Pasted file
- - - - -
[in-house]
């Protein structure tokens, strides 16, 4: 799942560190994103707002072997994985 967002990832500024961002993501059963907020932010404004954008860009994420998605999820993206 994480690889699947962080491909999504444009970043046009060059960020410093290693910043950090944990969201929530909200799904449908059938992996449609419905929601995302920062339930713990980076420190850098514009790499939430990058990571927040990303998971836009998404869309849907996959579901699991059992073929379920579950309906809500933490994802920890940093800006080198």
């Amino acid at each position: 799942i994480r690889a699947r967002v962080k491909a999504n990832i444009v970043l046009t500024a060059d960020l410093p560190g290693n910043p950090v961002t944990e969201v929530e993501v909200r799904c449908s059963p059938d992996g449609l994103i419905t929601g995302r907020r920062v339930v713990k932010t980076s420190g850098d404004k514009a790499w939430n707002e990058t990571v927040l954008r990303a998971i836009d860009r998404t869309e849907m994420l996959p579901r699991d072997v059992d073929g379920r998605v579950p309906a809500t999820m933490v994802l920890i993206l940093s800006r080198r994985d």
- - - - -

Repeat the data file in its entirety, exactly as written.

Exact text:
[in-house]
């Protein structure tokens, strides 16, 4: 799942560190994103707002072997994985 967002990832500024961002993501059963907020932010404004954008860009994420998605999820993206 994480690889699947962080491909999504444009970043046009060059960020410093290693910043950090944990969201929530909200799904449908059938992996449609419905929601995302920062339930713990980076420190850098514009790499939430990058990571927040990303998971836009998404869309849907996959579901699991059992073929379920579950309906809500933490994802920890940093800006080198």
């Amino acid at each position: 799942i994480r690889a699947r967002v962080k491909a999504n990832i444009v970043l046009t500024a060059d960020l410093p560190g290693n910043p950090v961002t944990e969201v929530e993501v909200r799904c449908s059963p059938d992996g449609l994103i419905t929601g995302r907020r920062v339930v713990k932010t980076s420190g850098d404004k514009a790499w939430n707002e990058t990571v927040l954008r990303a998971i836009d860009r998404t869309e849907m994420l996959p579901r699991d072997v059992d073929g379920r998605v579950p309906a809500t999820m933490v994802l920890i993206l940093s800006r080198r994985d």